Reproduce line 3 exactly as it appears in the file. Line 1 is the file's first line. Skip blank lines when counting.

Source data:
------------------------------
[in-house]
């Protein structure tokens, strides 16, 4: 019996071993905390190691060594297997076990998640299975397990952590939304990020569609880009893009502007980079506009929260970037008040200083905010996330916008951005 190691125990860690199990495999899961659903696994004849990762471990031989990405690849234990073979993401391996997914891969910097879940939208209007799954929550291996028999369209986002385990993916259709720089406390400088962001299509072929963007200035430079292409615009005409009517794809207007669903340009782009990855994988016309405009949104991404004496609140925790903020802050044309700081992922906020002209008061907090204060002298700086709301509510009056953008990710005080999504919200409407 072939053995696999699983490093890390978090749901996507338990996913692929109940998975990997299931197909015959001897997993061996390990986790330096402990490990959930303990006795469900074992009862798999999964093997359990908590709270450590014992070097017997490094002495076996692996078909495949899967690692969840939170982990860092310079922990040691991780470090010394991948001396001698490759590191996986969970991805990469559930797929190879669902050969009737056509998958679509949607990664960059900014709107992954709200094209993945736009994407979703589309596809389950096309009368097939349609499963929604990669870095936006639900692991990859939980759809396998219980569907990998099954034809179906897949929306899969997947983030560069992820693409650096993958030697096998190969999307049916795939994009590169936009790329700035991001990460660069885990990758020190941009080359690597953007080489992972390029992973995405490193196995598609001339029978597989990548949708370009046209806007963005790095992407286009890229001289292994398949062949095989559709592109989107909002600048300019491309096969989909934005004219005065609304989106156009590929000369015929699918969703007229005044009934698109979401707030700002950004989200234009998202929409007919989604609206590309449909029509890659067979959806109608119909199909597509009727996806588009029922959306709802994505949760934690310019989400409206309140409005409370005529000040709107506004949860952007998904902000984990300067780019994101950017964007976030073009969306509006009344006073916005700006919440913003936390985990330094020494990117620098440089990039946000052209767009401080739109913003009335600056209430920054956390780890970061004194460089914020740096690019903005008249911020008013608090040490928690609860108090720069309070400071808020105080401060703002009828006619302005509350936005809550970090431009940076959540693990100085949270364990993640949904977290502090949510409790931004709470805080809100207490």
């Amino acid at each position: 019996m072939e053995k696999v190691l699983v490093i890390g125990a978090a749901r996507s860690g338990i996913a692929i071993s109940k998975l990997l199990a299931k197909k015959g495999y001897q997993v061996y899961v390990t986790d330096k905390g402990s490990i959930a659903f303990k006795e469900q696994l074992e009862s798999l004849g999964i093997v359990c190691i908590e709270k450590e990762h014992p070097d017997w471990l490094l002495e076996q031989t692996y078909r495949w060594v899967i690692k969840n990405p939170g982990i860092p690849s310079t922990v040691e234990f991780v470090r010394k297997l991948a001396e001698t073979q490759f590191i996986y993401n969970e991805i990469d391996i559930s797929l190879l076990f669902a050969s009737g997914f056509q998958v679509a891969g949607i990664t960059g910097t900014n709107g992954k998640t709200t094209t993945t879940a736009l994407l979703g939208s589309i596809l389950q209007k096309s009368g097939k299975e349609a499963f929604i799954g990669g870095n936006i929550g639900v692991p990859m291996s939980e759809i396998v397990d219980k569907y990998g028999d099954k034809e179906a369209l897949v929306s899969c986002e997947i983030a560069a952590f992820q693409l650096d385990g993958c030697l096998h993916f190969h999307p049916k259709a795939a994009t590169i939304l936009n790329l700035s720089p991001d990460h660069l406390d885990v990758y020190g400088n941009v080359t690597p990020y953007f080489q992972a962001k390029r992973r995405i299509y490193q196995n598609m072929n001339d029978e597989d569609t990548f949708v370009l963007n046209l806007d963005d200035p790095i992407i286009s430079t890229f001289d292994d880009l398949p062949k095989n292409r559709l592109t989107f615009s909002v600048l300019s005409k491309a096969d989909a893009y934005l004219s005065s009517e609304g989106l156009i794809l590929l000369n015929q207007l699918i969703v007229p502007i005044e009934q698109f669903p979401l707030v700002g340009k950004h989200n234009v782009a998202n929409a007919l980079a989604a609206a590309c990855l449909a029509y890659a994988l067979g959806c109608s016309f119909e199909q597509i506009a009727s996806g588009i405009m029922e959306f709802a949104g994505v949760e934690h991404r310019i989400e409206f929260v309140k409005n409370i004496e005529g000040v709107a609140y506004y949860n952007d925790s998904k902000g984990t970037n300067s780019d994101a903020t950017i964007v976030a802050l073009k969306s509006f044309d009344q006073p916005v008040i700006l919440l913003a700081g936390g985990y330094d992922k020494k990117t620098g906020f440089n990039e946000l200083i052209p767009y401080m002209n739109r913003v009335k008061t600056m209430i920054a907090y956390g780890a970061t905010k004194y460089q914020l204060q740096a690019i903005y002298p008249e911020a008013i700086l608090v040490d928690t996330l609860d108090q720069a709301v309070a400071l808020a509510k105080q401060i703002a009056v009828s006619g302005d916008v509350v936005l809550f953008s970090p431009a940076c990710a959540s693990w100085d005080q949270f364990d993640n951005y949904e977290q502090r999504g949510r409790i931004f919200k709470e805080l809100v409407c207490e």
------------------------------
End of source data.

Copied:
């Amino acid at each position: 019996m072939e053995k696999v190691l699983v490093i890390g125990a978090a749901r996507s860690g338990i996913a692929i071993s109940k998975l990997l199990a299931k197909k015959g495999y001897q997993v061996y899961v390990t986790d330096k905390g402990s490990i959930a659903f303990k006795e469900q696994l074992e009862s798999l004849g999964i093997v359990c190691i908590e709270k450590e990762h014992p070097d017997w471990l490094l002495e076996q031989t692996y078909r495949w060594v899967i690692k969840n990405p939170g982990i860092p690849s310079t922990v040691e234990f991780v470090r010394k297997l991948a001396e001698t073979q490759f590191i996986y993401n969970e991805i990469d391996i559930s797929l190879l076990f669902a050969s009737g997914f056509q998958v679509a891969g949607i990664t960059g910097t900014n709107g992954k998640t709200t094209t993945t879940a736009l994407l979703g939208s589309i596809l389950q209007k096309s009368g097939k299975e349609a499963f929604i799954g990669g870095n936006i929550g639900v692991p990859m291996s939980e759809i396998v397990d219980k569907y990998g028999d099954k034809e179906a369209l897949v929306s899969c986002e997947i983030a560069a952590f992820q693409l650096d385990g993958c030697l096998h993916f190969h999307p049916k259709a795939a994009t590169i939304l936009n790329l700035s720089p991001d990460h660069l406390d885990v990758y020190g400088n941009v080359t690597p990020y953007f080489q992972a962001k390029r992973r995405i299509y490193q196995n598609m072929n001339d029978e597989d569609t990548f949708v370009l963007n046209l806007d963005d200035p790095i992407i286009s430079t890229f001289d292994d880009l398949p062949k095989n292409r559709l592109t989107f615009s909002v600048l300019s005409k491309a096969d989909a893009y934005l004219s005065s009517e609304g989106l156009i794809l590929l000369n015929q207007l699918i969703v007229p502007i005044e009934q698109f669903p979401l707030v700002g340009k950004h989200n234009v782009a998202n929409a007919l980079a989604a609206a590309c990855l449909a029509y890659a994988l067979g959806c109608s016309f119909e199909q597509i506009a009727s996806g588009i405009m029922e959306f709802a949104g994505v949760e934690h991404r310019i989400e409206f929260v309140k409005n409370i004496e005529g000040v709107a609140y506004y949860n952007d925790s998904k902000g984990t970037n300067s780019d994101a903020t950017i964007v976030a802050l073009k969306s509006f044309d009344q006073p916005v008040i700006l919440l913003a700081g936390g985990y330094d992922k020494k990117t620098g906020f440089n990039e946000l200083i052209p767009y401080m002209n739109r913003v009335k008061t600056m209430i920054a907090y956390g780890a970061t905010k004194y460089q914020l204060q740096a690019i903005y002298p008249e911020a008013i700086l608090v040490d928690t996330l609860d108090q720069a709301v309070a400071l808020a509510k105080q401060i703002a009056v009828s006619g302005d916008v509350v936005l809550f953008s970090p431009a940076c990710a959540s693990w100085d005080q949270f364990d993640n951005y949904e977290q502090r999504g949510r409790i931004f919200k709470e805080l809100v409407c207490e």